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Northwest Voices

Seattle Times letters to the editor

January 23, 2009 at 4:10 PM

The new man in the White House

Associated Press

President Obama talks to reporters at a Friday meeting on the economy.

Time to dust ourselves off

Editor, The Times:

I am proud to be an American. And I am happy that we, as a country, have survived the almost medieval dark ages of the past eight years.

Although it is notable and wonderful that an African-American has achieved the nation’s highest office, it’s more important that we have someone who meets important qualifications for this office. To me, the president must be a person that has a history of achieving world-class standards of competence, who exhibits world-class leadership skills, has world-class intelligence sharpened by a world-class education and has world-class integrity and vision.

During the election, I was irritated by rhetoric using the word “elite” to somehow belittle those who aspire to high office. “Elite” means “the best.” The president should be part of America’s elite. Not only America, but the entire world needs the U.S. president to both embody and represent the best of what America can be.

Many times this week and on inauguration day, we heard that all childrencan be anything they want to be. This isn’t a new realization or dream, but it feels new again and that’s exciting.

However, this dream needs to be clarified. Children can be anything they want to be if they develop clear goals, prepare to achieve their goals, are determined to achieve their goals and are willing and able to do the work their goals require. This may sound like a lot, but it’s exactly how President Barack Obama came to this moment.

Children can be encouraged that they only need to begin with one goal and a single step. The rest can come over time.

In the film “Oh, God,” a little girl asks God why he doesn’t take care of us, and he responds, “That’s why I gave you each other.” Our country is a mess, but the president’s speech challenged each of us to dust ourselves off and go to work to get our country back in shape. The job will be difficult, but not impossible, because not only do we have each other, we have a great leader. God bless America.

— Michael Kysar, Bellevue

Muscular policies are welcome

The inauguration of President Obama is historic in nature. It’s inspiring to many millions of Americans and doubtless millions worldwide. It represents the possibility for new beginnings. It cannot be ignored that the hearts of many Americans that have been directly affected by the meanness of bigotry are lifted in a powerful and meaningful way.

We can be grateful for a nation in which power is transferred with civility and even graciousness. We can be thankful that no terrorist event or domestic upheaval marred the day.

But, as our new president says, the day of celebration has passed and the days of hard work ahead are here.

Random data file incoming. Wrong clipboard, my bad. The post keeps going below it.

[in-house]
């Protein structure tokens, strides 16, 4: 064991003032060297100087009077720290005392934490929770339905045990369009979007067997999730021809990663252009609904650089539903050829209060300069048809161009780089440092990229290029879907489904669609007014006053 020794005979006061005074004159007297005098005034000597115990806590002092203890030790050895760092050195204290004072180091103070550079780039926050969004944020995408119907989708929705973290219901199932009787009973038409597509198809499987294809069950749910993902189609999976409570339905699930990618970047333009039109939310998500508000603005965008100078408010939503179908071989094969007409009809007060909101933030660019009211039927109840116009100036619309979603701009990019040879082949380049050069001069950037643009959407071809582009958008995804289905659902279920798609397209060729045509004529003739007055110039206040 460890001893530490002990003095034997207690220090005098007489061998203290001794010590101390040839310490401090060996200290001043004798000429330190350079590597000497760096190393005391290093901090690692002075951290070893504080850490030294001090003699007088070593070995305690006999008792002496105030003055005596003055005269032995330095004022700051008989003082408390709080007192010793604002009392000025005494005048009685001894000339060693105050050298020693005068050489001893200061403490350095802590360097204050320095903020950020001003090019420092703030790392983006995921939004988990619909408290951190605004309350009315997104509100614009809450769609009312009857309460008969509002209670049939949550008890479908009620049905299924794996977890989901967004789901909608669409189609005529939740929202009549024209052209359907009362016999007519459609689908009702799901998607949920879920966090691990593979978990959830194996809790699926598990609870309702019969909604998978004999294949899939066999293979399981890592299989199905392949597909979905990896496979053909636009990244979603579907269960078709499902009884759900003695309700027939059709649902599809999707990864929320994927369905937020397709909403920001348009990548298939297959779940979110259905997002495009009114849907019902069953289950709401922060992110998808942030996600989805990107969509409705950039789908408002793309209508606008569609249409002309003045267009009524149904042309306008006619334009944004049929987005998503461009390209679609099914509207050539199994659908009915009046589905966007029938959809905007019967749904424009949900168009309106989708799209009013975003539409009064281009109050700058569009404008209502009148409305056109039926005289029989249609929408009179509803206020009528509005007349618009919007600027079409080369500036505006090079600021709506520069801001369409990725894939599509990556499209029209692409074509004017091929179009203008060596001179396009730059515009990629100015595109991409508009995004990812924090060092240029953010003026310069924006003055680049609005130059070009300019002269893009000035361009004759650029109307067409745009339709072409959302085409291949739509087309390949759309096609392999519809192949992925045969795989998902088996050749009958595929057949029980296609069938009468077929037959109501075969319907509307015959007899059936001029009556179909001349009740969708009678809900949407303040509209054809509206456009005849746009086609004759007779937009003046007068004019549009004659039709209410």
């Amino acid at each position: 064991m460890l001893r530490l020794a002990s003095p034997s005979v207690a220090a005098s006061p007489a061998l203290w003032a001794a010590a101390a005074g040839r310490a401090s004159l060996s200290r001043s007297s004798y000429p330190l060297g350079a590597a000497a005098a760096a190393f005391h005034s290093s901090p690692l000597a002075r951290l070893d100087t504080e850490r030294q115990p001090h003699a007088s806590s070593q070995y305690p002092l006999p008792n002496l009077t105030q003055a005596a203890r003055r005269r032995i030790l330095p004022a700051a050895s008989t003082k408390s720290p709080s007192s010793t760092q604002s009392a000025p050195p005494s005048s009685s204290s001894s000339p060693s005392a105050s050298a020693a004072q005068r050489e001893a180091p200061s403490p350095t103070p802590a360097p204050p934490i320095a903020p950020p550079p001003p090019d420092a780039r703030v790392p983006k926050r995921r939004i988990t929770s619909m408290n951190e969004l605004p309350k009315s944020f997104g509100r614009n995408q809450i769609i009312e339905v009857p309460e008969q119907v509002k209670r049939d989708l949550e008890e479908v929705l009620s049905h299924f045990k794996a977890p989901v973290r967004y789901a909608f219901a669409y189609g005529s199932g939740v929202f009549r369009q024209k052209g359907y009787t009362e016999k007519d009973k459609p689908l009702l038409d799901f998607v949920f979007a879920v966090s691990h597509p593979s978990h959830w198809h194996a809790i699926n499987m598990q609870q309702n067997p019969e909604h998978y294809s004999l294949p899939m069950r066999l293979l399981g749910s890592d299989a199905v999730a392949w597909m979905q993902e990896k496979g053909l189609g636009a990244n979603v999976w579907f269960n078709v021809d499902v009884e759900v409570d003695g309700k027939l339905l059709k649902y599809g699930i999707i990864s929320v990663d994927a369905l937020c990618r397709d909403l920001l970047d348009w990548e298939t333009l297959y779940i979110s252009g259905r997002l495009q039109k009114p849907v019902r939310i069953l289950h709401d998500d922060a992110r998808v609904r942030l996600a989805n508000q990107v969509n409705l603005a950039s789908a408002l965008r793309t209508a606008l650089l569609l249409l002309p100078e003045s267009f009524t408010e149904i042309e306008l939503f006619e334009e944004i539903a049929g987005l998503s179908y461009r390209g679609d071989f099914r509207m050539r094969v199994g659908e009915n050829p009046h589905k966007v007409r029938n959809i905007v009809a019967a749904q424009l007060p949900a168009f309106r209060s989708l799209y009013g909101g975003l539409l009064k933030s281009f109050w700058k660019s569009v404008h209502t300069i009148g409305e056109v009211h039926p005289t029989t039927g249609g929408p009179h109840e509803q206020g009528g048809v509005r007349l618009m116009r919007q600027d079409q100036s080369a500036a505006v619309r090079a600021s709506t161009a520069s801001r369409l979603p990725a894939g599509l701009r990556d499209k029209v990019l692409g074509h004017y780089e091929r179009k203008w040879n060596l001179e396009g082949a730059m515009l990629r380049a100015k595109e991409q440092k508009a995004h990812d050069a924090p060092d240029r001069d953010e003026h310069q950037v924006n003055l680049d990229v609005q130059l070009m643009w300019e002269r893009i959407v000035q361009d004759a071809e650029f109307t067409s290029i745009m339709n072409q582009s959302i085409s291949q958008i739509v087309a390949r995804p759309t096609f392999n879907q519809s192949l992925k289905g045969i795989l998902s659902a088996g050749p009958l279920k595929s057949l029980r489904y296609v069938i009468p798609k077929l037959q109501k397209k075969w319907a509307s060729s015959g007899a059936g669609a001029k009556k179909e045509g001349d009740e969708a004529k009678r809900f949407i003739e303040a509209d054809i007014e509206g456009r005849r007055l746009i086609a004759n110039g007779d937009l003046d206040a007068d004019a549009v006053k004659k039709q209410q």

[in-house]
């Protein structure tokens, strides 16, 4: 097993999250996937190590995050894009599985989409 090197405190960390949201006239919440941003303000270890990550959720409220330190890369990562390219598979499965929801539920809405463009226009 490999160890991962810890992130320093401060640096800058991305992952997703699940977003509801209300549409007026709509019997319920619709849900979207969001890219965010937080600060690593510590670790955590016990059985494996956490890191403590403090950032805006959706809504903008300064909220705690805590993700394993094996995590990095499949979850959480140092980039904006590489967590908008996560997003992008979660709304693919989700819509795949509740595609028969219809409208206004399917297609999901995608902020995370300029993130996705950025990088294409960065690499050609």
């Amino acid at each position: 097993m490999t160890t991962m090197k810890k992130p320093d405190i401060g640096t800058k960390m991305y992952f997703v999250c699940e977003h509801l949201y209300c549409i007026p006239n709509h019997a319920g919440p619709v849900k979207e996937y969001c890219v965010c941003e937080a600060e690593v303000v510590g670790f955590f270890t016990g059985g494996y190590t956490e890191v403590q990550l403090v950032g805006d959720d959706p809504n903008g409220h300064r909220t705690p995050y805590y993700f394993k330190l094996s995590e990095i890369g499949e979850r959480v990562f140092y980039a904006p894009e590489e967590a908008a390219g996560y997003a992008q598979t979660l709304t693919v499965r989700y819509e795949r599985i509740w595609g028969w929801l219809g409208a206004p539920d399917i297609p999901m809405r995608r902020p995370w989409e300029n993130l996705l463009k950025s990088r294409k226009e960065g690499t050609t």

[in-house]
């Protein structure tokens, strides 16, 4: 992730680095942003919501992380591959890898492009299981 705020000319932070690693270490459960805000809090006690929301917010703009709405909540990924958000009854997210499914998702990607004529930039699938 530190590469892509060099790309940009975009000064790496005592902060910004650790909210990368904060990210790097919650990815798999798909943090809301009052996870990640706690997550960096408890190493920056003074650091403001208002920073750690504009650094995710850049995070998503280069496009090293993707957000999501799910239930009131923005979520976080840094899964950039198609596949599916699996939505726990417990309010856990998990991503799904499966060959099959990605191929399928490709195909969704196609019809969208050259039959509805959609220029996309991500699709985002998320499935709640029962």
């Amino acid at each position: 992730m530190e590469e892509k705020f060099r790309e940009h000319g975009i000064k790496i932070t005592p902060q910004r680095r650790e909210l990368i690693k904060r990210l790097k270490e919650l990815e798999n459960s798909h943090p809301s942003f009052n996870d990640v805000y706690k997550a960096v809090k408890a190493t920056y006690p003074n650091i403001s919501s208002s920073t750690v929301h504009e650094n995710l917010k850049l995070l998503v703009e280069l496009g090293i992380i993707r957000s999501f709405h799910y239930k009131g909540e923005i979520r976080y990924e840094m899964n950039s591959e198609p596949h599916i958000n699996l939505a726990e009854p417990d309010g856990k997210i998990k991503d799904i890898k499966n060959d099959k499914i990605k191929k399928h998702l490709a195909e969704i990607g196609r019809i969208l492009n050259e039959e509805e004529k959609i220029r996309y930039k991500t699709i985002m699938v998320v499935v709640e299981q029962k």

The nation is far from healed. While the election results were clear — and thankfully did not require recounts or judicial fiat — provocative policy shifts to the left will deepen the chasm of suspicion and spark animus anew.

Specifically, the retention of Defense Secretary Robert Gates signifies the acknowledgment of a currently correct (thought, curiously, refuted) policy in the war in Iraq. The immediate and irrevocable withdrawal of troops touted early in the Obama campaign are thankfully now reconsidered; the possibility of another democratically stable partner in the Middle East remains. A muscular policy toward the heinous al-Qaida in Afghanistan and the rest of the world is also welcome.

Issues still on the table are the debate of what size and influence government should have in our lives. The president suggests a larger role when the opposition still simmers over bloated programs administered by the Bush administration: fair taxation that stimulates economic growth and not entitlement, the issue of protecting the unborn, and how to responsibly use legitimate science to determine outcomes for our planet and society.

Let us hope and pray this administration does not miss the opportunities placed before it by returning to tired, activist-driven policy predicated on re-election. May the Obama administration govern toward the center and truly bring this nation together.

— Mark Bowers, Issaquah

A reminder of American ineligibility

My youngest son and I listened to the excitement of the inauguration events as Barack Obama was sworn in as the 44th U.S. president.

The news media repeatedly speak of the historic significance of President Obama being the first African-American president. Again and again, they reiterate how his election confirms the ideal that in this country all things are possible — that anyone, given talent and ambition, can rise to service in this country’s highest office.